Zimbabwe plans to start distributing inputs under the Smart Agriculture Scheme and Presidential Input Support Scheme next month to ensure they reach about two million beneficiaries, Business Times can report.
Usually, farmers receive inputs between October and November.
“We have carried out a number of meetings with the farmers in the area to finalise the paperwork so that the input distribution can begin next month (September),” Goromonzi Agritex officer Isaac Muzambi told Business Times.
He added: “These meetings are not only peculiar to Goromonzi but the nationwide exercise which is meant to improve food security in the country.”
The government’s interventions will also include a fairly wide cloud seeding programme designed to improve rainfall during the dry spells following expert forecasts of inconsistent rainfall patterns for Southern Africa in 2021/2022.
Muzambi said the conservative method will help farmers without irrigation schemes to preserve moisture in the holes.
Government plans to drill boreholes in strategic A1 and communal farming areas.
This comes as the bulk of the local beneficiaries of the government’s various irrigation schemes have received agricultural equipment.
Following the previous season’s drought, the government is planning to expand irrigable land to 500 000 hectares from the current 300 000 hectares.
Another Agritex officer who preferred anonymity said land preparations have begun in various areas with the government providing fuel and tractors.
“Since some farmers are yet to till their land, farmers in the nearby areas can access District Development Fund tractors with some farmers already utilising the pfumvudza concept,” the officer said.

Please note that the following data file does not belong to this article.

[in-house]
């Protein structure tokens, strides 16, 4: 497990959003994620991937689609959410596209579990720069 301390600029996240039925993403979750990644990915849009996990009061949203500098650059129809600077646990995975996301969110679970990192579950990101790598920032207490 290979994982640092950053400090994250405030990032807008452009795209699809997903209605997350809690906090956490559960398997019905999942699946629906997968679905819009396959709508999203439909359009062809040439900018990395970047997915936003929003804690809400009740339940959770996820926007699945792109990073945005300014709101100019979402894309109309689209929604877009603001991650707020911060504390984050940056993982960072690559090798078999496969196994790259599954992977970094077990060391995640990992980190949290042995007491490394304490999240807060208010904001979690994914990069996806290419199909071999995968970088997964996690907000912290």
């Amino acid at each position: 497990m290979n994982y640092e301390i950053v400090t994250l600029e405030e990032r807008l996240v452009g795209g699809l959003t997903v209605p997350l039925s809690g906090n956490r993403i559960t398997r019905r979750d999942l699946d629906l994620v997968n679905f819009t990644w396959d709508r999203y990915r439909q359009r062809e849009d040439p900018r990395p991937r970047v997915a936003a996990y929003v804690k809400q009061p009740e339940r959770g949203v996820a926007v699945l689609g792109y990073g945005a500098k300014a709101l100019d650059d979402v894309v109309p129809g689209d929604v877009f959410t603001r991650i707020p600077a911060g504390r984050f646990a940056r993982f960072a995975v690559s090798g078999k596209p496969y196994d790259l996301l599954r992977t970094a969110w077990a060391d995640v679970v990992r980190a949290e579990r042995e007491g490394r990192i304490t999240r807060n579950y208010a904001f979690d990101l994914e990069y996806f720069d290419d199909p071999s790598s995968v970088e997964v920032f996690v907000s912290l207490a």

“In terms of other inputs distribution, the government is planning to distribute all inputs under the schemes by September 30 to help our farmers with quick planning ahead of the new agriculture season.”
The early distribution of inputs reflects the country’s commitment in supporting farmers to increase food production.
The government wants farmers to utilise the first effective rains to get the best possible yields. Government has already set aside funds to secure fertilisers for the forthcoming season.
Agritex officers are already on the ground to train and enhance farmers’ technical skills to achieve desired output per hectare.
Authorities are pushing for farmers to attain a yield of five tonnes per hectare which will enable Zimbabwe to achieve two million tonnes yearly.
Smallholder farmers will get input packages of 10kg maize seed, 5kg sorghum seed, 50kg basal fertiliser, and 50 kg of Ammonium Nitrate.
They are also going to get 10kg of soya beans, sugar beans, and cowpeas to address the nutritional shortages at the household level.ng skills